LIVING

Women's Sexual Desire Has A Lot To Do With Her Sleeping Habits

03/17/2015 02:28 EDT | Updated 03/17/2015 02:59 EDT
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Couple sleeping in bed

In the midst of controversy over whether or not a female Viagra should be made available to women, U.S. researchers say we could be overlooking one basic element that could play a role in her desire: sleep.

"The influence of sleep on sexual desire and arousal has received little attention in the field, but these findings indicate that insufficient sleep can decrease sexual desire and arousal for women," says lead author Dr. David Kalmbach.

Although research exists suggesting that not getting enough sleep in both duration and quality can diminish female sexual response, the relationship between sleep and sex for women needs to be prospectively examined, says Dr. Kalmbach.

In the study, the research team observed 171 women and concluded that those who slept more on a given night saw a boost in their desire the following day.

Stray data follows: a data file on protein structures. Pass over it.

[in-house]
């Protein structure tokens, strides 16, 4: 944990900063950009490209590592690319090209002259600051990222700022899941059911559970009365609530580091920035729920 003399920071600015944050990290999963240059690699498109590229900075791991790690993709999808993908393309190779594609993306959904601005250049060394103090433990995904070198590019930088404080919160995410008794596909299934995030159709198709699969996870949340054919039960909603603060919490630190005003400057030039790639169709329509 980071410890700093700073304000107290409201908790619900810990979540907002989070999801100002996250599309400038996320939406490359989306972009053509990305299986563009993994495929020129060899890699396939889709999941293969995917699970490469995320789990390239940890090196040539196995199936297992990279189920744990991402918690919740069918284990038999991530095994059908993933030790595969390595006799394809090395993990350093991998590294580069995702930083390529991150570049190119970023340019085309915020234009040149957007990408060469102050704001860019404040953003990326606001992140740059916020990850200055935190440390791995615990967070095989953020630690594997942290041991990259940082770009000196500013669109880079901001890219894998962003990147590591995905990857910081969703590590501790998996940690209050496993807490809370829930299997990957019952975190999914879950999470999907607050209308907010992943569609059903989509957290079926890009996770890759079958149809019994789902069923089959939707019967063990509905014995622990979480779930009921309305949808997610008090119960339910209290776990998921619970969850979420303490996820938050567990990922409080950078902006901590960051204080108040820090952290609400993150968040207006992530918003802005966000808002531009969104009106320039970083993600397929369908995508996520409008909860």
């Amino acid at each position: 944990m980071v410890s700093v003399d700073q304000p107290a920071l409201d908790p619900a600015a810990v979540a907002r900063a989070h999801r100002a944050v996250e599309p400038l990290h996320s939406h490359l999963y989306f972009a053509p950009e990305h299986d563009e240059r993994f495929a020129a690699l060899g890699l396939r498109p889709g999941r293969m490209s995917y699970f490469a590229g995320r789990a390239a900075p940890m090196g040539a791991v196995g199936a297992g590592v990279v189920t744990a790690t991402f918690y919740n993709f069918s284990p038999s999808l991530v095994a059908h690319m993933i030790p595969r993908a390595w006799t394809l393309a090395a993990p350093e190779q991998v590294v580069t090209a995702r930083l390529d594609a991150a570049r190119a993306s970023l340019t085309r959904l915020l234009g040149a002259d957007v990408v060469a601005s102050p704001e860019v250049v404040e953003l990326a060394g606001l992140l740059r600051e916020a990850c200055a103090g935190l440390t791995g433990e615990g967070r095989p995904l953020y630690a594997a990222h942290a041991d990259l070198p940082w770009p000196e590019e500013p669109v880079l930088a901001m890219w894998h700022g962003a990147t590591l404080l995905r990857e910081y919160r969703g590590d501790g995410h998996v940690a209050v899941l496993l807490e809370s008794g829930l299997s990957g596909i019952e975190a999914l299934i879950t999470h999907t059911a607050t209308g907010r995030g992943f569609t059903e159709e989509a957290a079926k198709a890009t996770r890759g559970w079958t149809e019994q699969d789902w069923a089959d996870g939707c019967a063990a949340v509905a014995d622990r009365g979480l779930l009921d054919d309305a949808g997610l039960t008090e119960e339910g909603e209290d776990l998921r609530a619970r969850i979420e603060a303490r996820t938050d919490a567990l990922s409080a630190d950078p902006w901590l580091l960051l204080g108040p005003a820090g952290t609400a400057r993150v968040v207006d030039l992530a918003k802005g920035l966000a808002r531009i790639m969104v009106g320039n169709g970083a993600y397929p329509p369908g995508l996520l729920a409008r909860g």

Each additional hour of sleep increased the likelihood of sexual activity with their partners by 14 percent.

Sleeping too much, however, appeared to diminish genital sensitivity the next day, however those who slept more on average reported better genital sensitivity.

Subjects were recruited from a U.S. university and were not taking antidepressants, according to the study, of which the experimental period lasted 14 consecutive days.

They were asked to respond to a questionnaire in which they described their subjective arousal, which is a term for arousal in the absence of genital stimulation that originates from sexual thoughts.

The questionnaire also asked them to rate their individual sexual response in terms of both genital arousal as well as orgasmic functioning and to indicate what led them to engage in sexual activity — be it with a partner or solo.

"I think the take-home message should not be that more sleep is better, but that it is important to allow ourselves to obtain the sleep that our mind and body needs," says Dr. Kalmbach.

Given that sleep problems and sleep disorders are increasingly common, Dr. Kalmbach says more research is needed on their relationship to sexual disfunction.

The study was published in the Journal of Sexual Medicine.


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